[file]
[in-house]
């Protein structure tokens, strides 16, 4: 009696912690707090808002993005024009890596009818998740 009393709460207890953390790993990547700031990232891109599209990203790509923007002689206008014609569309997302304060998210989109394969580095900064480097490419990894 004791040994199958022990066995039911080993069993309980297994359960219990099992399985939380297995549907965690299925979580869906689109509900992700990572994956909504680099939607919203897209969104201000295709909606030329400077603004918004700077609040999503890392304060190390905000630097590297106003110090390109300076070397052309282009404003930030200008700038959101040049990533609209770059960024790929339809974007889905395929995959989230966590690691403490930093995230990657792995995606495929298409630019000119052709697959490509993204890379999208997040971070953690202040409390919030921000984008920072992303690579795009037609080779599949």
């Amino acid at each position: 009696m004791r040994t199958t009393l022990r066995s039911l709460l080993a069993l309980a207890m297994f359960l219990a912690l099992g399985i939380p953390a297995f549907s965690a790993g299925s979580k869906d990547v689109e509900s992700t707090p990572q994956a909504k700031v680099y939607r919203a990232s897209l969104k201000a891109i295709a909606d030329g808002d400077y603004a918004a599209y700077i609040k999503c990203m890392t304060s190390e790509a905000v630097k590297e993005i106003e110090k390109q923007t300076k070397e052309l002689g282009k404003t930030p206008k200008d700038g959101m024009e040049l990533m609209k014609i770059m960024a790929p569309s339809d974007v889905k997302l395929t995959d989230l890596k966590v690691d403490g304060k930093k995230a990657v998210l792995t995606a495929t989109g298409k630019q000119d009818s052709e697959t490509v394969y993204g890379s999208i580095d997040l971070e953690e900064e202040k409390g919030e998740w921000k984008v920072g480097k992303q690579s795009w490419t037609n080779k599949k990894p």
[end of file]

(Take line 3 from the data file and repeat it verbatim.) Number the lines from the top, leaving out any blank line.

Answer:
């Amino acid at each position: 009696m004791r040994t199958t009393l022990r066995s039911l709460l080993a069993l309980a207890m297994f359960l219990a912690l099992g399985i939380p953390a297995f549907s965690a790993g299925s979580k869906d990547v689109e509900s992700t707090p990572q994956a909504k700031v680099y939607r919203a990232s897209l969104k201000a891109i295709a909606d030329g808002d400077y603004a918004a599209y700077i609040k999503c990203m890392t304060s190390e790509a905000v630097k590297e993005i106003e110090k390109q923007t300076k070397e052309l002689g282009k404003t930030p206008k200008d700038g959101m024009e040049l990533m609209k014609i770059m960024a790929p569309s339809d974007v889905k997302l395929t995959d989230l890596k966590v690691d403490g304060k930093k995230a990657v998210l792995t995606a495929t989109g298409k630019q000119d009818s052709e697959t490509v394969y993204g890379s999208i580095d997040l971070e953690e900064e202040k409390g919030e998740w921000k984008v920072g480097k992303q690579s795009w490419t037609n080779k599949k990894p």